Happy Tuesday. Had some visitors this weekend an of course the trains decided to derail at two places, the swing door and the outer bridge loop. Swing door I understand, bridge… I have no idea what's going on.
Continue printing all sorts of stuff, some really good, some not-so-good. Still trying to perfect just how big small details have to be to have a chance of surviving my clumsiness. Thought I had a perfect engine back end and then knocked off one of the blower oil lines. I'm going to attempt to drill and replace with metal. I finished up five working lights for the engine house, primed them gloss black and then a darkened aluminum. I also started finish painting some of the other machine tools. I used foil with some PSA to simulate the slides and column. I painted the work table that darkened aluminum (to look like steel).
I wanted to air brush the metallic paint so I had to mask the whole deal.
Still some more details to paint and I have to add back a big hand wheel. I used my first separately printed hand wheel today to repair a good print of the surface grinder.
Here's a bunch of stuff that got primed including a successfully printed work bench with shelves. I thickened all the workbench members.
The lights are going to work okay. I got a big screwed up. Somewhere along the building process I switched from 2 inches to 3 inches on the length of the pole before the bend. I had two at 2 inches, one at one and half inches and two at 3 inches. I didn't think I could stretch one so I took one apart and cut it down to the two inches. I was able to get it apart by soaking it for a bit in acetone which softened the CA. Luckily, the resin is impervious to solvents.
After I got them all working and potted with Bondic I clipped the magnet wire short and spliced on heavier leads that will tie into the building electrics. At first I was using the heavier gauge black/red zip cord, but it was overkill. I wanted to be able to shrink tube all the way into the lamp base and the thick wire prevented it. So some are the heavier and the rest are thinner gauge.
Here they all are which the black primer. More masking since I wanted to maintain the shiny aluminum poles.
I'll take the final shot tomorrow. I'll also attempt to get them up and running. We're heading out for a long weekend to State College to see my youngest granddaughter staring in a professional production of Matilda. She's becoming one heck of a performer.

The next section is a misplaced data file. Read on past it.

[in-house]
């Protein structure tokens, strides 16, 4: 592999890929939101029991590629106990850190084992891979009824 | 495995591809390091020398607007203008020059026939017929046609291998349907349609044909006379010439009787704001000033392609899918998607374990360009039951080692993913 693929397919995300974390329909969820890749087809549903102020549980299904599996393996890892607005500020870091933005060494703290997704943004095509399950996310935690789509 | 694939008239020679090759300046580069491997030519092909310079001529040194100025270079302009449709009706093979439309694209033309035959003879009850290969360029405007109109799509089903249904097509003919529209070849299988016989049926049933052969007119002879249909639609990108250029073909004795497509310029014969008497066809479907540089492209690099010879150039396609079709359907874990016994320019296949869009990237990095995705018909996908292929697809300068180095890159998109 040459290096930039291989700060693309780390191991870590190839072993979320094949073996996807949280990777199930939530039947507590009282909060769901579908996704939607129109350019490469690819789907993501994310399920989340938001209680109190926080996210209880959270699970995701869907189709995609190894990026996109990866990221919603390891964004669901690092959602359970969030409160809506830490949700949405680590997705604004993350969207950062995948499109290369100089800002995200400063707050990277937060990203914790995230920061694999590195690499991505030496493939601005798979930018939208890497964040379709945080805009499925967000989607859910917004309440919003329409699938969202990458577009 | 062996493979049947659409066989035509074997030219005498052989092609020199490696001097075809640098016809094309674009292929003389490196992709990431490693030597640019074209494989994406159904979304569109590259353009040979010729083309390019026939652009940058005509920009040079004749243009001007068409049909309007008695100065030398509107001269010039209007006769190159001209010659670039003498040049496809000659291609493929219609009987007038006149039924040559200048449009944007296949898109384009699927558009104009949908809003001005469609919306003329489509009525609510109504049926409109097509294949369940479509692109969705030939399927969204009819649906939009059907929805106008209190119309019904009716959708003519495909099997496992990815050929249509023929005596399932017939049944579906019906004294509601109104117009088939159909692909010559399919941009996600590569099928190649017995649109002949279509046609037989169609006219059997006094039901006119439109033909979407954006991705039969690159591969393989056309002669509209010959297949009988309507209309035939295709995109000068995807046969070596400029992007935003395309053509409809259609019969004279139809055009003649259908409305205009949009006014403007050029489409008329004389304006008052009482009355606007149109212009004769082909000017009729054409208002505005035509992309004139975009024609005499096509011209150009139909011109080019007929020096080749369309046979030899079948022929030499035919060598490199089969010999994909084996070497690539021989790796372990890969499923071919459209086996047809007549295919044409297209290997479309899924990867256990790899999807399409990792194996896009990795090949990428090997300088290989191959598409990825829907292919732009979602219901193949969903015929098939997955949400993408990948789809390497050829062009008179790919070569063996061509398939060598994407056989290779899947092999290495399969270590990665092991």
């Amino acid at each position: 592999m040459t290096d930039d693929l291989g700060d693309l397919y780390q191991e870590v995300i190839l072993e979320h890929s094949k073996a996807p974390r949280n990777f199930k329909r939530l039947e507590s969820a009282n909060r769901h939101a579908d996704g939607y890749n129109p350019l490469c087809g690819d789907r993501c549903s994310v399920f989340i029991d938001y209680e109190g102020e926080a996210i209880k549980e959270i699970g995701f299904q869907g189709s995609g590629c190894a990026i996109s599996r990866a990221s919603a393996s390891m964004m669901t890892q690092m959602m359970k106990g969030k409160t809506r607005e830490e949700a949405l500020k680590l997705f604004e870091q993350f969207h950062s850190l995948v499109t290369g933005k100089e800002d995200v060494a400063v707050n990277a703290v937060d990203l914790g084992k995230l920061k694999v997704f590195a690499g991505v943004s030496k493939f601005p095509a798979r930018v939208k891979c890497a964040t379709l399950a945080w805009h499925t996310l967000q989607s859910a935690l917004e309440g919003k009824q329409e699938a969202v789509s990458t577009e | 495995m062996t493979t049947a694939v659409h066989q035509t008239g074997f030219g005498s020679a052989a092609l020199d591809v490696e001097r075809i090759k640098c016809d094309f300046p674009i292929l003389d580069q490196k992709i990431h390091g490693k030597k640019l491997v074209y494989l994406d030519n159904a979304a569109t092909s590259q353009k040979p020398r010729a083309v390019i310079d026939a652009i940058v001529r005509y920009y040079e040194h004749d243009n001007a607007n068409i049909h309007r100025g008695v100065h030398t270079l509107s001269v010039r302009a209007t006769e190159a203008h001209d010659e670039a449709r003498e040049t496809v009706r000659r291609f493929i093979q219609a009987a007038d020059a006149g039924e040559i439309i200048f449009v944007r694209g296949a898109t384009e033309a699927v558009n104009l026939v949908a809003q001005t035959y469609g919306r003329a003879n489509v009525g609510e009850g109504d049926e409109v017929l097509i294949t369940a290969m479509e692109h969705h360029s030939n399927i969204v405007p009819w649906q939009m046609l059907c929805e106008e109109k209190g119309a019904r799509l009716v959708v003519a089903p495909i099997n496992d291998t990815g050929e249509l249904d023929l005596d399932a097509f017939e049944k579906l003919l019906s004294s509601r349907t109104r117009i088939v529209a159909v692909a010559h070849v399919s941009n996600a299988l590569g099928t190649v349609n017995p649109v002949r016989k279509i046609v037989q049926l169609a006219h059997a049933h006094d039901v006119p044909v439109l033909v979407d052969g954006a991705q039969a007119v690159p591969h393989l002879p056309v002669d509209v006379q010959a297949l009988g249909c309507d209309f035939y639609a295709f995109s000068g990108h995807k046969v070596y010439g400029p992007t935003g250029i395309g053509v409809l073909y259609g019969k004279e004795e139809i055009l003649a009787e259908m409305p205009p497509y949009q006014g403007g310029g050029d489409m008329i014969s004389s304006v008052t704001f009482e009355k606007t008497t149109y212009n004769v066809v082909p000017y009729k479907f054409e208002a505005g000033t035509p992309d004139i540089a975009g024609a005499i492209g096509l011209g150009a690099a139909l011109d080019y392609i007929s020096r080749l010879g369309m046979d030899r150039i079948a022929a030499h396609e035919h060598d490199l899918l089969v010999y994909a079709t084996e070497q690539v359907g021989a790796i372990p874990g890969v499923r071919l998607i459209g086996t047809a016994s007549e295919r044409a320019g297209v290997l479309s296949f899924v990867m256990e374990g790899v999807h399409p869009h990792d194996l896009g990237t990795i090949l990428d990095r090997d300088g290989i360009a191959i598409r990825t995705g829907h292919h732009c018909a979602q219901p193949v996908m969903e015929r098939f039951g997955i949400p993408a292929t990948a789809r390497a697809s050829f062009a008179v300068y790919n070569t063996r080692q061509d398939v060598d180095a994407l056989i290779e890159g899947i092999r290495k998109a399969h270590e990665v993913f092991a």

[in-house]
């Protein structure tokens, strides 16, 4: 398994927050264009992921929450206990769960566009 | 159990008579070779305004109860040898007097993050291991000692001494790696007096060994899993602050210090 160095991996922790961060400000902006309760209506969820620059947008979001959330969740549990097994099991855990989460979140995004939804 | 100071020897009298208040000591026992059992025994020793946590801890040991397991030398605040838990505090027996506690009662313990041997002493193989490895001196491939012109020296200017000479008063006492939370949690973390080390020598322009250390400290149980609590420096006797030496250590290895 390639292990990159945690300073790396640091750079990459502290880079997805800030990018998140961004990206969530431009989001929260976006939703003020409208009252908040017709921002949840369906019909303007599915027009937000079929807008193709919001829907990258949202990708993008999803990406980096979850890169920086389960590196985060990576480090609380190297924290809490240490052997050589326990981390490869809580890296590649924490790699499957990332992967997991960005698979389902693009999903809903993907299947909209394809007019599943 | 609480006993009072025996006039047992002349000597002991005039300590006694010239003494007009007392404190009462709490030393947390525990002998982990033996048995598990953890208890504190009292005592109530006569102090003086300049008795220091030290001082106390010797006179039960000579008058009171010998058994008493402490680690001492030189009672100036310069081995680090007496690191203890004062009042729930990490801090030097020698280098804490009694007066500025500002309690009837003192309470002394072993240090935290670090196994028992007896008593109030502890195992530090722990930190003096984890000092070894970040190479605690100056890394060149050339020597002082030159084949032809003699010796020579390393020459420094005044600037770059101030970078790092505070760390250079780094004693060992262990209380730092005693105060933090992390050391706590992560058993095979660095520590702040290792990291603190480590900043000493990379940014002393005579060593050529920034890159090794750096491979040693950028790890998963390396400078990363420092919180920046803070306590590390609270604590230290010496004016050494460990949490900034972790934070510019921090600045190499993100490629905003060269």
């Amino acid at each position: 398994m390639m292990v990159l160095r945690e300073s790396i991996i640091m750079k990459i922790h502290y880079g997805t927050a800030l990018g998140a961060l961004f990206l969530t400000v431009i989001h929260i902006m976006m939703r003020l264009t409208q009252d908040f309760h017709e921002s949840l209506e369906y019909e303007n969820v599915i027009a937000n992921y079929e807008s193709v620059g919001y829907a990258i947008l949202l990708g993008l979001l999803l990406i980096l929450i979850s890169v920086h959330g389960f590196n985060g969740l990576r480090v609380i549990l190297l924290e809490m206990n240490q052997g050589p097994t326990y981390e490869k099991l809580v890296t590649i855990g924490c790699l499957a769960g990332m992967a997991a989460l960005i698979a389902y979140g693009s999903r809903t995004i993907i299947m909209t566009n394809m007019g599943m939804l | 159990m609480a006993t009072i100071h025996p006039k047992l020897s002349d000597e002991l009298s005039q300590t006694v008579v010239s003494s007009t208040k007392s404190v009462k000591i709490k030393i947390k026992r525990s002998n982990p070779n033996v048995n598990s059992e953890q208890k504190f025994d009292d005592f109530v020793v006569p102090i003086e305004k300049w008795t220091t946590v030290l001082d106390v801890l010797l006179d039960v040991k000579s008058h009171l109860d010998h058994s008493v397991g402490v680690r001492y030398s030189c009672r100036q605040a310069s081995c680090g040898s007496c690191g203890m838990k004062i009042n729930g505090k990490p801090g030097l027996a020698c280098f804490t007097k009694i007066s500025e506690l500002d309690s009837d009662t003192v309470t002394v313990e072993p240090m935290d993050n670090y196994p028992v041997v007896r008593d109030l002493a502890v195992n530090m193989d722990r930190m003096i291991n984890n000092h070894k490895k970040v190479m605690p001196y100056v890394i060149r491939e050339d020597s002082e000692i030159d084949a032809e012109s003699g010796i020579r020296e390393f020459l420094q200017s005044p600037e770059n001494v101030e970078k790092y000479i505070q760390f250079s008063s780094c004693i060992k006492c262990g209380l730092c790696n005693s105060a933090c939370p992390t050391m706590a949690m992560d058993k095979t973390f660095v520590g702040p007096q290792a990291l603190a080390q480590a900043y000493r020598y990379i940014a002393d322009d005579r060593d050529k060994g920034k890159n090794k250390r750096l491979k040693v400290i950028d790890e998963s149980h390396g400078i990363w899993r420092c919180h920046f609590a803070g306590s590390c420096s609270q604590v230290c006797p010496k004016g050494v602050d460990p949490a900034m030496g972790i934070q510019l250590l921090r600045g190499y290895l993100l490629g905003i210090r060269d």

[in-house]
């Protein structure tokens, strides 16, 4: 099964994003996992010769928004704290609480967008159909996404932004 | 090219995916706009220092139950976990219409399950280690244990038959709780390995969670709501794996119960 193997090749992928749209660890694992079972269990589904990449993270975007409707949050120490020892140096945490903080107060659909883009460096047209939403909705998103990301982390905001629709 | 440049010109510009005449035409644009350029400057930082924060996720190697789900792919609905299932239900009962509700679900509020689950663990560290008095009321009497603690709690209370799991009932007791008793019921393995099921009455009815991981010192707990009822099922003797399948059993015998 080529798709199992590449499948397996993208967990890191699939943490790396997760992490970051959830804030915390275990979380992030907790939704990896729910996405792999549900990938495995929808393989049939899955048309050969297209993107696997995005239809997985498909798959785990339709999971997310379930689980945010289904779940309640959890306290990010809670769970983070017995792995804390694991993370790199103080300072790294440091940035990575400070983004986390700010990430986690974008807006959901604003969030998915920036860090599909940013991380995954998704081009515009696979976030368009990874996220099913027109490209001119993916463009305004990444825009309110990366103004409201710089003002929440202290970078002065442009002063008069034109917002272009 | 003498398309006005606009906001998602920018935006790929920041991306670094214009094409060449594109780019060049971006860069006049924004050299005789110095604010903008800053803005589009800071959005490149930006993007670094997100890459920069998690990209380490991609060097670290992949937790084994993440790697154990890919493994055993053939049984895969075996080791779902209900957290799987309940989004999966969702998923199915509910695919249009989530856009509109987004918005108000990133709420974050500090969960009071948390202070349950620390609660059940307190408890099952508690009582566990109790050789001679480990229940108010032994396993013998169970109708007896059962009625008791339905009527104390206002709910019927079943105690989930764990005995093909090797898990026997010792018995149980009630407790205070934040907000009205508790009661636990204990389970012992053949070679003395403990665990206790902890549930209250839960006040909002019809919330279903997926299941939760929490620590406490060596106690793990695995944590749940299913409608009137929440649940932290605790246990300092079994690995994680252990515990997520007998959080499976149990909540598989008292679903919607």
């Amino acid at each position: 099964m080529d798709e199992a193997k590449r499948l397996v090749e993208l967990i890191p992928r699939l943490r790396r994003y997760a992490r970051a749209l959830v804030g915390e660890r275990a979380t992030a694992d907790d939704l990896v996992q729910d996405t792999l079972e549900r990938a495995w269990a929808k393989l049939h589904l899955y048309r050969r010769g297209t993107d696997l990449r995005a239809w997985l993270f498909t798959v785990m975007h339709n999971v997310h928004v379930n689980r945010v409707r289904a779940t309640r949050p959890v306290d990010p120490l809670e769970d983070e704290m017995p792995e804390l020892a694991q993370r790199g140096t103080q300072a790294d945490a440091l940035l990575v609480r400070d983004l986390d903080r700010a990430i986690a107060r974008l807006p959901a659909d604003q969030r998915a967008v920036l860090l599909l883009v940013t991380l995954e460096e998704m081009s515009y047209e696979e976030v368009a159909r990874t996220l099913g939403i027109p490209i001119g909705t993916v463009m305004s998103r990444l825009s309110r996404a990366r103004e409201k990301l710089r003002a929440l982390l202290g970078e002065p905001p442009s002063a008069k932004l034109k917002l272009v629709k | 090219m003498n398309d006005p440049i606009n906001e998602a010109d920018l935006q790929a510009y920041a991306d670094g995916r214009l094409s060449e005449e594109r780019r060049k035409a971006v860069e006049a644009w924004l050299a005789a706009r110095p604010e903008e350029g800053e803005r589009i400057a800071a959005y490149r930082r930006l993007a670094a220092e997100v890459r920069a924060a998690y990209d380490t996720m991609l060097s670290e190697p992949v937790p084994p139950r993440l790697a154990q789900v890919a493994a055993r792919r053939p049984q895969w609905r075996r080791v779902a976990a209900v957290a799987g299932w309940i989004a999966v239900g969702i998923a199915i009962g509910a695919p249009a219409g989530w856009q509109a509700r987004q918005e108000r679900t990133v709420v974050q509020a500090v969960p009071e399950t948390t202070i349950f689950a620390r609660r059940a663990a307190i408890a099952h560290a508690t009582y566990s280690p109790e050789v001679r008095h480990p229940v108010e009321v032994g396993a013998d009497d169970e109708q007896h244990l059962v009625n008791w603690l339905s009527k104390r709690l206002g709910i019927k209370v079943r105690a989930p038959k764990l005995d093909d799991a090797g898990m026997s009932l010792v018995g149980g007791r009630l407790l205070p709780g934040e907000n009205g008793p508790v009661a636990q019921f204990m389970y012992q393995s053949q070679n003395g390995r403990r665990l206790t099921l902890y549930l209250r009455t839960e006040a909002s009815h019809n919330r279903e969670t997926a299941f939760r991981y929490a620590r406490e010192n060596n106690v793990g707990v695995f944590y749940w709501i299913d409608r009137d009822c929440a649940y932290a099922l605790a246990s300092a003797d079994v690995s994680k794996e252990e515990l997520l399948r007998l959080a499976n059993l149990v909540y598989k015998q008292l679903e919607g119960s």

And I finished up my design for the wheel lathe. Couldn't find any pictures that really showed the entire machine. Furthermore the pictures I did find showed great complexity that would be hard to create. So I did a free lance design that incorporates all the essential things a wheel lathe has, but without the stuff that would be too fine to print anyway. The little gray part over the left is a chuck cleat that I will make at least 8 of to fit into those huge face plates. The cleats grab the inside of the driver's rim to rotate and stabilize them. The centers are into the driver's axle. I went with a solid-center hand wheel in hopes it can stay together. You can't see it, but underneath is a cross-shaft with pinion gears that engage both flywheels and the drive the right one from the left one which is tied to the motor. This is an old design dating back to the early 1900s. This is my SketchUp drawing rendered in Podium plug in.
I'm printing it as a series of subassemblies. Two heads, two carriages, the base and the cross shaft. When I first loaded it all up on the slicer that resin use was quite high, then I realized that I didn't hollow out any of the heavier pieces. This wasn't as easy as it sounds since all those chunks on the left head are separate parts pushed together. When I hollowed out an upper part, I had to make and opening in the lower part so the uncured resin has a way out. it did reduce the volume of resin consumed. I'm not anticipating any printing problems since everything's pretty robust. Can't say that for the drill press I printed. First all the levers fell off, then the chuck and spindle fell off and finally the table fell off. There is a reason why really fine details are cast in brass using lost wax. Brass is probably 10X stronger than UV resin. Since part of the machined is below floor level I will have to cut the floor while it's all attached to the engine house. I can used the Dremel with a router head.